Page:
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Sustainable Manufacturing for Sustainable Supply Chains

By April 3, 2024Uncategorized

Across the globe, companies continue to pledge to reduce their emissions, capture their emissions, and help to reduce the negative impacts of climate change. For many companies, this process begins with an overhaul of their manufacturing processes, looking at ways to promote sustainable manufacturing. Sustainable manufacturing is one step in the process of building sustainable supply chains.

Not all emissions are created equally. Scope 1 emissions include all direct emissions that are generated from sources that are directly owned or controlled by an organization. Scope 2 emissions include all indirect emissions from the generation of the electricity purchased and used by an organization at local or international sites. These emissions can be measured as location-based or market-based. The bulk of emissions — often more than 90 percent — come from the companies’ Scope 3 emissions. Scope 3 emissions are emissions not generated by the company itself but by a company’s suppliers, carriers, and contract manufacturing partners. This means that supply chain emissions can account for up to 90 percent of a company’s carbon footprint.

Companies are turning to sustainable manufacturing practices to help alleviate some of these emissions. What exactly is sustainable manufacturing? According to the United States Environmental Protection Agency (EPA), sustainable manufacturing is the creation of manufactured products through economically-sound processes that minimize negative environmental impacts while conserving energy and natural resources. Sustainable manufacturing also enhances employee, community, and product safety.

I recently saw an exhibit at the Peabody Essex Museum (PEM) titled Our Time on Earth. Part of PEM’s Climate + Environment Initiative, this traveling exhibition from the Barbican Centre in London celebrates the power of global creativity to transform the conversation around the climate emergency. The structures and design featured in the exhibition are sourced from biodegradable, sustainable materials to minimize carbon footprint. The exhibit featured a number of companies that are creatively utilizing sustainable manufacturing of textiles and building materials to reduce emissions and promote a circular fashion industry.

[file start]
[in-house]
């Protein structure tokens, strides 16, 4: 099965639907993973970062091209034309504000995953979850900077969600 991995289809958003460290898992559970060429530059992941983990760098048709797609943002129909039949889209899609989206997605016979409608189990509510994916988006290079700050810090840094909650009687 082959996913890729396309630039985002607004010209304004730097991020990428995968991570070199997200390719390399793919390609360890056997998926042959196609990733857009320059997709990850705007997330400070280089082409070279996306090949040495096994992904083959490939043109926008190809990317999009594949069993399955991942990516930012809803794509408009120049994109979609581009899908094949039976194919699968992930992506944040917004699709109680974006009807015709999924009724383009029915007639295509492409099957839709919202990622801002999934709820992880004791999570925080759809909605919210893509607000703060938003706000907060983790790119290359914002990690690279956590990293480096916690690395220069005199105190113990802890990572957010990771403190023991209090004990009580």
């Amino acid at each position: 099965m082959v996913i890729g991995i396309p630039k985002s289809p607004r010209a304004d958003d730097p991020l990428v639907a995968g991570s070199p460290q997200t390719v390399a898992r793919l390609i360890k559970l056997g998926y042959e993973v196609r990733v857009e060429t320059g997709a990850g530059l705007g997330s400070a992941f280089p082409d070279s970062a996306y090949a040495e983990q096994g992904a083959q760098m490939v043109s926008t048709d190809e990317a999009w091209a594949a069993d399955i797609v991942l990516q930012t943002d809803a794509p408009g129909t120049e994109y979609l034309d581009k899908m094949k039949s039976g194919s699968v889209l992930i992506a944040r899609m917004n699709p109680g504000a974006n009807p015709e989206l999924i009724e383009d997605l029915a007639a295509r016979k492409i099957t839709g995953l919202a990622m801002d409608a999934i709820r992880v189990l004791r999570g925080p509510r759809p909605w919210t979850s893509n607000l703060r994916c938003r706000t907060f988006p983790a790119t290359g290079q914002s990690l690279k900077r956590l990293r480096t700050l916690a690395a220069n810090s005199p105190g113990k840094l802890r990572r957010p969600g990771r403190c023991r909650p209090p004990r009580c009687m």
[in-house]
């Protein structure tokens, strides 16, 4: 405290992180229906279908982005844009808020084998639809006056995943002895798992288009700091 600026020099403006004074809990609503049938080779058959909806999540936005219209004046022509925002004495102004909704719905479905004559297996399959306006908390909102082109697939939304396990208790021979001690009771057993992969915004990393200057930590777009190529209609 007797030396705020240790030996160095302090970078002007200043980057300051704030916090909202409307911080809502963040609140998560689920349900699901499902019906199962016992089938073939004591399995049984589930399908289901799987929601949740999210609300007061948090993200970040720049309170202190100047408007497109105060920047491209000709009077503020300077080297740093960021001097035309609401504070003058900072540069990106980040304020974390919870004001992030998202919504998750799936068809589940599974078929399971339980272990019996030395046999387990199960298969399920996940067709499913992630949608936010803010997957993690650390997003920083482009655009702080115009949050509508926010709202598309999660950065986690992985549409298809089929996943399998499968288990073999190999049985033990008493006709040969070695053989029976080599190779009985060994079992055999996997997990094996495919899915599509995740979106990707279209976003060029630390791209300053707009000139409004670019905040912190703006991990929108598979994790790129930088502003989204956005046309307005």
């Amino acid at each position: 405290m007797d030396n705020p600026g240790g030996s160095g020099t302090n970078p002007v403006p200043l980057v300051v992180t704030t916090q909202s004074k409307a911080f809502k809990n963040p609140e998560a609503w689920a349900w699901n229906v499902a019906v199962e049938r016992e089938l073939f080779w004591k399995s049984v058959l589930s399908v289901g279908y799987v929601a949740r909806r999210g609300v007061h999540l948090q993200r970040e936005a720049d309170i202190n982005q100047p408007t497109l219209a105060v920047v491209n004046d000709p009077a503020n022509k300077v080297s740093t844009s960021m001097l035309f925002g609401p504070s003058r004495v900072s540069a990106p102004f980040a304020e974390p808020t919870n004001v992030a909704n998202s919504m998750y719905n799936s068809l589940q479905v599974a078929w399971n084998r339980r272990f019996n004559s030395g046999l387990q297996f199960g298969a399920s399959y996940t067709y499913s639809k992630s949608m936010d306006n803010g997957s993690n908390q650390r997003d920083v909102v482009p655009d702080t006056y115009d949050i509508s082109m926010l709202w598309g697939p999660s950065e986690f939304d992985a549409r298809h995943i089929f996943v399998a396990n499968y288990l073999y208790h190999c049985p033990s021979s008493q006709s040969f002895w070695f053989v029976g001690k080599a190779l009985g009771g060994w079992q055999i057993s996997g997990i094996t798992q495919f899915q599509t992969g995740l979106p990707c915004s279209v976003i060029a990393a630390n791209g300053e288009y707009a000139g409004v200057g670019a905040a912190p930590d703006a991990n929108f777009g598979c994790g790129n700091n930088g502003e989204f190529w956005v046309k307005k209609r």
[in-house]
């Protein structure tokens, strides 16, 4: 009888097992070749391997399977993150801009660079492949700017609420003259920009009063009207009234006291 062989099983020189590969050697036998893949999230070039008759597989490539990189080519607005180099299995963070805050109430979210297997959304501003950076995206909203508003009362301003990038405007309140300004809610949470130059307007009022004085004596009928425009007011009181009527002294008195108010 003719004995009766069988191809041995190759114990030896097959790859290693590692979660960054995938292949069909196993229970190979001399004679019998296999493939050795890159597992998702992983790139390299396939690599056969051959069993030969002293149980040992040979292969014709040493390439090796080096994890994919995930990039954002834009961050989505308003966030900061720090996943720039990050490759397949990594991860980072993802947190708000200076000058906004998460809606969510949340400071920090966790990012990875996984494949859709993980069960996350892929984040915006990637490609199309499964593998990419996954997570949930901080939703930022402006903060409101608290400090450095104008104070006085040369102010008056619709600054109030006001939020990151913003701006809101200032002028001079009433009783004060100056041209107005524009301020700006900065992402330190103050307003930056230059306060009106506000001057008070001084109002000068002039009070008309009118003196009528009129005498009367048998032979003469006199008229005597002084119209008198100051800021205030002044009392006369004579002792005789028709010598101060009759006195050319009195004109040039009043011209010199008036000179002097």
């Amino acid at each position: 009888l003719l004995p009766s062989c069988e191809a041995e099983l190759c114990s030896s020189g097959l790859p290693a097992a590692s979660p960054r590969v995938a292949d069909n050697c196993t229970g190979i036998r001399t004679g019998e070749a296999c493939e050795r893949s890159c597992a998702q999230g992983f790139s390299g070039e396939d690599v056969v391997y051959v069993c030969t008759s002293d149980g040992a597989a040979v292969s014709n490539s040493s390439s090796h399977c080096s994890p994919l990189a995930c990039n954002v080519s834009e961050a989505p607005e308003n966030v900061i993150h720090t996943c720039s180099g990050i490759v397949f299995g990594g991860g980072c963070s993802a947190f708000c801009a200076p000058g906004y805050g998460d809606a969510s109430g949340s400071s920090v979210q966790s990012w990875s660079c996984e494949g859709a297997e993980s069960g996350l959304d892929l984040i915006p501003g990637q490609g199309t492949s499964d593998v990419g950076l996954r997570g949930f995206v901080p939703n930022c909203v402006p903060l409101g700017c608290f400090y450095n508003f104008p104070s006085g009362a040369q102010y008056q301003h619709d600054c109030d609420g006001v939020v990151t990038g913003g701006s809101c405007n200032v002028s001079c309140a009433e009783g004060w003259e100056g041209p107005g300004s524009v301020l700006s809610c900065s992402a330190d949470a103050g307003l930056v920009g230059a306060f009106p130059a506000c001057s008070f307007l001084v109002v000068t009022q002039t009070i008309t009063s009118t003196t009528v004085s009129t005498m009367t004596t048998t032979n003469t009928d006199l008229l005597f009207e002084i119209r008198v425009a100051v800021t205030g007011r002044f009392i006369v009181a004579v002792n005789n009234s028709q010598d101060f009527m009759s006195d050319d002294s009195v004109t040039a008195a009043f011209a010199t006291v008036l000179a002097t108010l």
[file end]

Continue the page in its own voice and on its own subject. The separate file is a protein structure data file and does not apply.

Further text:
The first example was the Planetary Equilibrium Tee, which was a collaboration between the North Face and Spiber. Like basically every t-shirt that all of us own, this one is partly made of cotton. But, it has another interesting, and new ingredient: brewed protein fibers. These proteins are produced in a similar way that beer is brewed – a protein structure produced by microbes in a fermentation process. But instead of a delicious beverage, the end result is a garment that eliminates the need for harmful extraction processes from nature.

A second example of sustainable manufacturing is the use of seaweed spun yarn. Kelp is one of the most regenerative organisms on the entire planet, with multiple species growing in large underwater forests. With so much kelp readily available, it is a sustainability gold mine. Kelp can be turned into fibers and spun into yarns that are incredibly strong, but also biodegradable. These yarns allow designers and manufacturers to promote a circular fashion industry while lowering their carbon footprint. And these designers and manufacturers are also turning to living organisms again for all-natural pigments. Microbes can now produce natural dyes which are better for the environment, and stack up against synthetical chemical dyes which are more harmful to the environment.

A third example of sustainable manufacturing was the little black dress created by a partnership bewteen LanzaTech and ZARA. The dress on display was the first ever garment to feature a polyester fabric which is partly biologically derived, instead of coming from 100 percent virgin fossil resources. The process includes capturing carbon emissions and feeding them to microbes, which can turn them into useful chemicals for manufacturing.

The last example is the use of mycelium for a variety of products. Mycelium is a root-like structure of a fungus consisting of a mass of branching, thread-like hyphae. Simply put, mycelium is the network of roots under the ground from which mushrooms grow. That means that the supply is immense, and it can also be grown in a bioreactor, needing only food waste as a nutrient source. The mycelium is processed and rolled out as a “mushroom leather.” This process avoids the use of harmful chemicals that are used

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